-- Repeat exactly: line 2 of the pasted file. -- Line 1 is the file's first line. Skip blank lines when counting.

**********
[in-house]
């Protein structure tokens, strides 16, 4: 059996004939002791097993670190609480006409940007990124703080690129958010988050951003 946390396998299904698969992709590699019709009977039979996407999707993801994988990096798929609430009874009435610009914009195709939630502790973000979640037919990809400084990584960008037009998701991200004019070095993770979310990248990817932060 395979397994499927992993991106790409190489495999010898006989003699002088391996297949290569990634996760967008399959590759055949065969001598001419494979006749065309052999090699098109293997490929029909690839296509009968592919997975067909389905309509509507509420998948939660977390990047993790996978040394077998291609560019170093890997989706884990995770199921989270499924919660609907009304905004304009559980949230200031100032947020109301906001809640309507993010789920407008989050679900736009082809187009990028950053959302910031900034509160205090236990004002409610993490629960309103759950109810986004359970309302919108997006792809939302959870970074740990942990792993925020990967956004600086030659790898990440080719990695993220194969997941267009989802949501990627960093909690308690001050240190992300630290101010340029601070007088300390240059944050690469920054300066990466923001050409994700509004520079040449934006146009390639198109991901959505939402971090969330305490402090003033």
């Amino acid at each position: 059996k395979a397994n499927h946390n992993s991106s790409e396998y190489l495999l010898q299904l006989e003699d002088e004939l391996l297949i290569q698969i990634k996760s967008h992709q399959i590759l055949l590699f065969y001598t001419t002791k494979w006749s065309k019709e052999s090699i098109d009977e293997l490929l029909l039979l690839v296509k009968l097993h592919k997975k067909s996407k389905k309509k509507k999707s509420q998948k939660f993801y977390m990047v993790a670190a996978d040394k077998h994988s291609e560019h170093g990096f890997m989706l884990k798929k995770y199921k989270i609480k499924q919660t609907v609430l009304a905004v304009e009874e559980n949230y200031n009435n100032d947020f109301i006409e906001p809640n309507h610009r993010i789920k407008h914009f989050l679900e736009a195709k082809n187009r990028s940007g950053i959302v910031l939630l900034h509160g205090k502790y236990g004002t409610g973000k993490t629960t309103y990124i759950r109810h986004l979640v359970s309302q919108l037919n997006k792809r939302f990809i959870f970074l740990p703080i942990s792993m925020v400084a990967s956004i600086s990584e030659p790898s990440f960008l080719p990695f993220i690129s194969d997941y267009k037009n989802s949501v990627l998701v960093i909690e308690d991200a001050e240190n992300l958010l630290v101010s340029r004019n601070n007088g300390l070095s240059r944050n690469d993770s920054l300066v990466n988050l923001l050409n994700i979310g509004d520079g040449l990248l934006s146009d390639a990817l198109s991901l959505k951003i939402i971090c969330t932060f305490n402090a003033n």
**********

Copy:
């Protein structure tokens, strides 16, 4: 059996004939002791097993670190609480006409940007990124703080690129958010988050951003 946390396998299904698969992709590699019709009977039979996407999707993801994988990096798929609430009874009435610009914009195709939630502790973000979640037919990809400084990584960008037009998701991200004019070095993770979310990248990817932060 395979397994499927992993991106790409190489495999010898006989003699002088391996297949290569990634996760967008399959590759055949065969001598001419494979006749065309052999090699098109293997490929029909690839296509009968592919997975067909389905309509509507509420998948939660977390990047993790996978040394077998291609560019170093890997989706884990995770199921989270499924919660609907009304905004304009559980949230200031100032947020109301906001809640309507993010789920407008989050679900736009082809187009990028950053959302910031900034509160205090236990004002409610993490629960309103759950109810986004359970309302919108997006792809939302959870970074740990942990792993925020990967956004600086030659790898990440080719990695993220194969997941267009989802949501990627960093909690308690001050240190992300630290101010340029601070007088300390240059944050690469920054300066990466923001050409994700509004520079040449934006146009390639198109991901959505939402971090969330305490402090003033």